So to assuage myself, I once in a while drag the boxes indoors and spend a few days sighing & reading & sifting through all those wonderful olden golden recipes. For the longest time, I had misplaced the itty bitty book by Nika Hazelton on Regional Italian cooking which I had purchased from a street vendor in Mumbai when I was about yay high. So when I found it at the bottom of the box wedged under my coffee table pasta book & Fannie Farmer's Cookbook, I yanked it out with such flourish, that I fell flat on my behind. Anyway, now that we've found each other again, I haven't been able to put it down since. (Needless to say, it now sits on my kitchen counter top)
Anyway, its late in the evening and as I am perusing its picture-less pages, I come across a recipe for a Bread cake and I read it again because the bloody thing has no flour - it's made with stale breadcrumbs! And I'm thinking, good old Nika's gone batty - anyway I have such respect for her andwe've known each other for such a long time that I decided that I simply must take a chance and fix this cake.
The cake is an old world recipe that hails from Lake Como, in Lombardy, Italy and its as rustic as they come. I call it rustic because it reminds me of the old tea cakes from growing up - they were always very dense and incredibly flavorful with none of that fru fru stuff in it. So don't expect this to be a light and fluffy cake , it isn't, its not meant to be!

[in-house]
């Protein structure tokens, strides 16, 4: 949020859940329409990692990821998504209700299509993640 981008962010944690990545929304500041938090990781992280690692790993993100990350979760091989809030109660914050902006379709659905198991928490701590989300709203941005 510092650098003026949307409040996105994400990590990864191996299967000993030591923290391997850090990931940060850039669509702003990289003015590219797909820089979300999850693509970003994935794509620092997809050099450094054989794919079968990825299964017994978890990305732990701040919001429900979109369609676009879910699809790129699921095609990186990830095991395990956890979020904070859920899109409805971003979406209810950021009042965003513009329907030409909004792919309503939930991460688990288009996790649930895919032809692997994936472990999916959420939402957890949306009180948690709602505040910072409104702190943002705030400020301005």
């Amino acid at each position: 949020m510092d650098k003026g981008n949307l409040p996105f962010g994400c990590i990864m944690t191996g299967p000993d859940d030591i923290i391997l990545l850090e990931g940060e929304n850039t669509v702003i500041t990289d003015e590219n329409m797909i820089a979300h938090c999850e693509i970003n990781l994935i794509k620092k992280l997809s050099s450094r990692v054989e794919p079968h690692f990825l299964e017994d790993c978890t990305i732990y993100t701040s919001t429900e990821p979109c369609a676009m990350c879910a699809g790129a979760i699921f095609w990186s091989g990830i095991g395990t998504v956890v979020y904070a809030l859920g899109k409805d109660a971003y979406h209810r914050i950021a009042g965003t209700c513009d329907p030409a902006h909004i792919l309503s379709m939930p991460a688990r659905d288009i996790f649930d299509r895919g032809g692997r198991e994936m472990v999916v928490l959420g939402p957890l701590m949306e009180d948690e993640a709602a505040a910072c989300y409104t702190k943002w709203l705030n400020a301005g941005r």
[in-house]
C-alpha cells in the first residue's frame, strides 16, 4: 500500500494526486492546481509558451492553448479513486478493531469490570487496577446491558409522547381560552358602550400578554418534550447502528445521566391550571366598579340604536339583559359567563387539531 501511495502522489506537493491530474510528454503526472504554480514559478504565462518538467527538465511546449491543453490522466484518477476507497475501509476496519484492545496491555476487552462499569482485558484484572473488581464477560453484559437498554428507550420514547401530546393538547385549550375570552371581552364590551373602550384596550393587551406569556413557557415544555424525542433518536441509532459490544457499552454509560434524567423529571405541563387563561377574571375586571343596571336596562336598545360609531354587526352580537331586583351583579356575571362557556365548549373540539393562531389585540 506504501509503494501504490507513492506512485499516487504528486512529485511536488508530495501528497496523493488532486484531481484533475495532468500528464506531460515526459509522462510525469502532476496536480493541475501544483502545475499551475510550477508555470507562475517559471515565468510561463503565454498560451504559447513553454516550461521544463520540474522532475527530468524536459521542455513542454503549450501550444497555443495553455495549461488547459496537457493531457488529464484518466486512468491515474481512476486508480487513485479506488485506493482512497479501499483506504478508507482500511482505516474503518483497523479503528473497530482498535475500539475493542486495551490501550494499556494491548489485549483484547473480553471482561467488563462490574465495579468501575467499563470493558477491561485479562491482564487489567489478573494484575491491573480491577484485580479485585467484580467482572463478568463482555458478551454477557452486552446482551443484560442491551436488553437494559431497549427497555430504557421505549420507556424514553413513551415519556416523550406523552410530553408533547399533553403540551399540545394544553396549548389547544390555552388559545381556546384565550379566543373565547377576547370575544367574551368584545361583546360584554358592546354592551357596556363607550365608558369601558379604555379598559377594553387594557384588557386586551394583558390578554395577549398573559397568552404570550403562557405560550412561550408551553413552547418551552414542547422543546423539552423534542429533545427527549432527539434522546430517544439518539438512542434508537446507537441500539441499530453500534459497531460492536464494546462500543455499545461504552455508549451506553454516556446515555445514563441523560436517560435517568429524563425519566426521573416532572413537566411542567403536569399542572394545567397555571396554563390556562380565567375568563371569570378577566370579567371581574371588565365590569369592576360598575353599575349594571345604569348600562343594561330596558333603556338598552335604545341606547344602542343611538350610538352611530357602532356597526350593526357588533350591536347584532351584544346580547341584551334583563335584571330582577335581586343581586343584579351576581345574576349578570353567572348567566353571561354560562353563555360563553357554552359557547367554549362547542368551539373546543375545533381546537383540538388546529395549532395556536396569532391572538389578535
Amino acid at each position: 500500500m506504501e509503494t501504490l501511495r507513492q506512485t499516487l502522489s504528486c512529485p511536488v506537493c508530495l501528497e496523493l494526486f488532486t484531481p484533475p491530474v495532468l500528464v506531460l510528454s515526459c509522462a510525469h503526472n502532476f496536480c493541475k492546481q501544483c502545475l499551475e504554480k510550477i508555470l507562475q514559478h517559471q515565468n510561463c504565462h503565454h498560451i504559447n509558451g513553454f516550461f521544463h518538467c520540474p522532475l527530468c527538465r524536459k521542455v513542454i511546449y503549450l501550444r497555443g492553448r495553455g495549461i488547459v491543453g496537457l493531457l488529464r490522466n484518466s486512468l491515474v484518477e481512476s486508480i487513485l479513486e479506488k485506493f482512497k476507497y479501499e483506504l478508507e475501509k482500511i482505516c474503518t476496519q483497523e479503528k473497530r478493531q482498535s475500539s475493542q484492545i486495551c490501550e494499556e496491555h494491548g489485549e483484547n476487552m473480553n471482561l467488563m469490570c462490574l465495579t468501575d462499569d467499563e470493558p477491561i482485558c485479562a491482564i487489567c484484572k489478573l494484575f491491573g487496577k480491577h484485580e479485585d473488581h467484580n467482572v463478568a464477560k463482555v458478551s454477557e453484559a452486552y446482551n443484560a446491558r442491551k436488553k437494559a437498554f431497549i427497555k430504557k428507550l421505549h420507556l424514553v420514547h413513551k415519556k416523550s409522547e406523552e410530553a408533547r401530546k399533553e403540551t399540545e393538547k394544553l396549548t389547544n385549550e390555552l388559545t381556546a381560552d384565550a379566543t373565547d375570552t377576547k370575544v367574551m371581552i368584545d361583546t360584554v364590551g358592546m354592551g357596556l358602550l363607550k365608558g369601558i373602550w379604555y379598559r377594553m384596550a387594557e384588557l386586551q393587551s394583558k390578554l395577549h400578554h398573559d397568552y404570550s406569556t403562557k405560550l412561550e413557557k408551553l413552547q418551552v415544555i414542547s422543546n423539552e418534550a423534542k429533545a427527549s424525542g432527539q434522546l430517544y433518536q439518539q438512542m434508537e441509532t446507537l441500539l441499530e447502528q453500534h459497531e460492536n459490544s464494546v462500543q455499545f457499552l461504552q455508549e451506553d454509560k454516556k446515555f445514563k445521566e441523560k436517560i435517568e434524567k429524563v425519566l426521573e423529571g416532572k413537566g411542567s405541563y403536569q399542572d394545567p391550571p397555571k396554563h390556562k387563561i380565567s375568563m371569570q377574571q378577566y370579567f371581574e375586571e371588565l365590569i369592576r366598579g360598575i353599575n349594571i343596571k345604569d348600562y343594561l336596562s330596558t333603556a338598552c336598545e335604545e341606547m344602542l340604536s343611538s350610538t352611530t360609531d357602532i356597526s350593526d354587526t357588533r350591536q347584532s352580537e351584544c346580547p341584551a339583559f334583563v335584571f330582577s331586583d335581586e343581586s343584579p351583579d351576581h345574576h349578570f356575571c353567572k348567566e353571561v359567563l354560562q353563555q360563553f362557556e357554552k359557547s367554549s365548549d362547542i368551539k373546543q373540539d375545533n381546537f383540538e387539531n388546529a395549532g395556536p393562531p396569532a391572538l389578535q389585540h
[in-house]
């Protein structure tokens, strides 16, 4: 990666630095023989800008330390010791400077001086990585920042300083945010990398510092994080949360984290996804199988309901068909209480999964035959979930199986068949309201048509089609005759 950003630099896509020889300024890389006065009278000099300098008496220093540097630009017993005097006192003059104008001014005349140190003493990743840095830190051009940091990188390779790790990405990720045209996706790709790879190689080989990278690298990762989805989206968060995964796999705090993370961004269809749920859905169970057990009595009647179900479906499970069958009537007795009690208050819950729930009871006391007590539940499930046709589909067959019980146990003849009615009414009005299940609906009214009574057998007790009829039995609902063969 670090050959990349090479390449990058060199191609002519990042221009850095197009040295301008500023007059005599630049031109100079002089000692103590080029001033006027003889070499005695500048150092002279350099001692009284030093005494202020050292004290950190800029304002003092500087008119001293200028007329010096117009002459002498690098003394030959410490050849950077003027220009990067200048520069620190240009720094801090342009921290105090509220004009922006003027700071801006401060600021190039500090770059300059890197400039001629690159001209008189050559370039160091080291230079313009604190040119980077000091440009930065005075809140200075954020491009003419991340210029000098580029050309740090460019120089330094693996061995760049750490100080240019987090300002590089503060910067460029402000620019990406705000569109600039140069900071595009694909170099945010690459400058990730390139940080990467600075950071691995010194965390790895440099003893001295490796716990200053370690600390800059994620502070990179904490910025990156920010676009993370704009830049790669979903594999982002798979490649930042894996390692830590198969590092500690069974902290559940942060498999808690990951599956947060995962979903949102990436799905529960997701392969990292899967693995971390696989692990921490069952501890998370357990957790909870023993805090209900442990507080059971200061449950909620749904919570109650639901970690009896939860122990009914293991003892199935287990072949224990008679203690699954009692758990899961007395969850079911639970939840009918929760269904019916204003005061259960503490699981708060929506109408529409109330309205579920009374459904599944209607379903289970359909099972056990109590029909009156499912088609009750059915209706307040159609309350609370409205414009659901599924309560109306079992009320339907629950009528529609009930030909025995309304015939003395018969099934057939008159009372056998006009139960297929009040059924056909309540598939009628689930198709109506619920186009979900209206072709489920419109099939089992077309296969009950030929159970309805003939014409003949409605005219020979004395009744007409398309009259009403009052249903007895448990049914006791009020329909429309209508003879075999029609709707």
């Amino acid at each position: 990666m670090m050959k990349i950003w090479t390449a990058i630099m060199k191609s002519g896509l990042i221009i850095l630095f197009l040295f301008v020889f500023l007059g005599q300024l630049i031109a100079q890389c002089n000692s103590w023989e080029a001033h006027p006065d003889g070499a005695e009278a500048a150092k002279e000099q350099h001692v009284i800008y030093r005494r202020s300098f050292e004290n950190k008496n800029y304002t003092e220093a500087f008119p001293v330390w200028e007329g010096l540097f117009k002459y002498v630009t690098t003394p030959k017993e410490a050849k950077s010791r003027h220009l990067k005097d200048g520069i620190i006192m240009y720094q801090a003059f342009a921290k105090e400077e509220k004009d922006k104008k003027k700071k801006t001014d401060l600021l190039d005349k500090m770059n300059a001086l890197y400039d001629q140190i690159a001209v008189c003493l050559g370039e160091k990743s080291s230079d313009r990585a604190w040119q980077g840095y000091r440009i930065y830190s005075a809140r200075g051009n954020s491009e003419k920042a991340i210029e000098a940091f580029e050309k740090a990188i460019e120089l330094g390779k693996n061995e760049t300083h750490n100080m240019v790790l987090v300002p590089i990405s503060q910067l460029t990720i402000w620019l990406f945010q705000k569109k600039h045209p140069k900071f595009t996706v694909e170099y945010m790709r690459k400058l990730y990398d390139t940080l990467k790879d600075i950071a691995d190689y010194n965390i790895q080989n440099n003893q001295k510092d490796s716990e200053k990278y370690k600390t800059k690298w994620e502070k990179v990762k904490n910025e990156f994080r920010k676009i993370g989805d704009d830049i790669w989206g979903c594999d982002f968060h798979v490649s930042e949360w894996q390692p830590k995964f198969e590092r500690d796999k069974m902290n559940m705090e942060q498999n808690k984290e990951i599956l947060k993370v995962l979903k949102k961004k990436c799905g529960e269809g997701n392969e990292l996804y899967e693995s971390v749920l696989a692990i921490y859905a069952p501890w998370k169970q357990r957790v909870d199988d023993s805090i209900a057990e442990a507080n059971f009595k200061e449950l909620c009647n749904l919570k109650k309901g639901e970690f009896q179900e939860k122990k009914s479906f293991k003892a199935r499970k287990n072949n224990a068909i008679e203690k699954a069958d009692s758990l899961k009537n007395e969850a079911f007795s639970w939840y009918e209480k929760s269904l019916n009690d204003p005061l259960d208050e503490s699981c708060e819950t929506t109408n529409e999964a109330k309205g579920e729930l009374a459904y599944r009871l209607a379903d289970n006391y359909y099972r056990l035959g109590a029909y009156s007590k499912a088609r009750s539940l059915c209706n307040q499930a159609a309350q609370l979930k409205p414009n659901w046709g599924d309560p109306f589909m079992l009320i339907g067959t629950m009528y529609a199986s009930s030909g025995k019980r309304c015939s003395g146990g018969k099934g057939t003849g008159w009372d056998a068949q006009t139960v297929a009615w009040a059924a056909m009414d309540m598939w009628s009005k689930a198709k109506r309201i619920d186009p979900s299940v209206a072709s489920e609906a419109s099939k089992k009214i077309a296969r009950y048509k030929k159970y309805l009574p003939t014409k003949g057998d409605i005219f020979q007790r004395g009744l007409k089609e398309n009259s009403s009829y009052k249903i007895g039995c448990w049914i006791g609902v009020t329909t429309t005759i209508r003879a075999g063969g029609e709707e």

You know what it reminded me of - a semolina tea cake that I fix which is also very rustic.
There are some days, when no force on earth is going to get me out of my jammies to go grocery shopping and on such days raiding the pantry and the freezer will just have to do.
This afternoon, I open my freezer to find one measly packet of a lb and a half of flank steak. My refrigerator looks like it has been hit by famine and a further rummage through the pantry reveals a similar condition - some black beans and an assortment of other lentils.
The combination of the 2 ingredients - steak and beans, gets me thinking of South American cuisine and I rush to pull out my Mark Miller cookbook which has my go-to recipe for his fabulous Black Bean Soup but I have yet to figure out what to do with the flank steak.
I recall a lovely lunch I had several years ago in this hole-in-the wall, mom and pop, Cuban diner the name of which eludes me but it was in Richmond, Virginia. I remember turning into a shopping center and stopping at the only place still open for a late lunch.
And what a lunch it was! I had ordered Ropa Vieja(for the first time ever) which means 'Old Clothes' referring to the shredded beef. This was served with black beans, rice and fried bananas. I absolutely adored the flavors of the meat with the onions, tomatoes, cumin and bell peppers.
Fortunately, the nice elderly Cuban couple behind the counter had given me a brief run through the recipe and though mine may not be a 100% authentic rendition, I am pretty confident I can pull off a pretty decent Ropa Vieja nevertheless. (Undoubtedly, I shall be taking artistic liberties as I progress..smile...)
How wonderful to fix a dish of this at home! It would be perfect for large gatherings and pot lucks but be sure to set aside a couple of hours to let meat slow cook.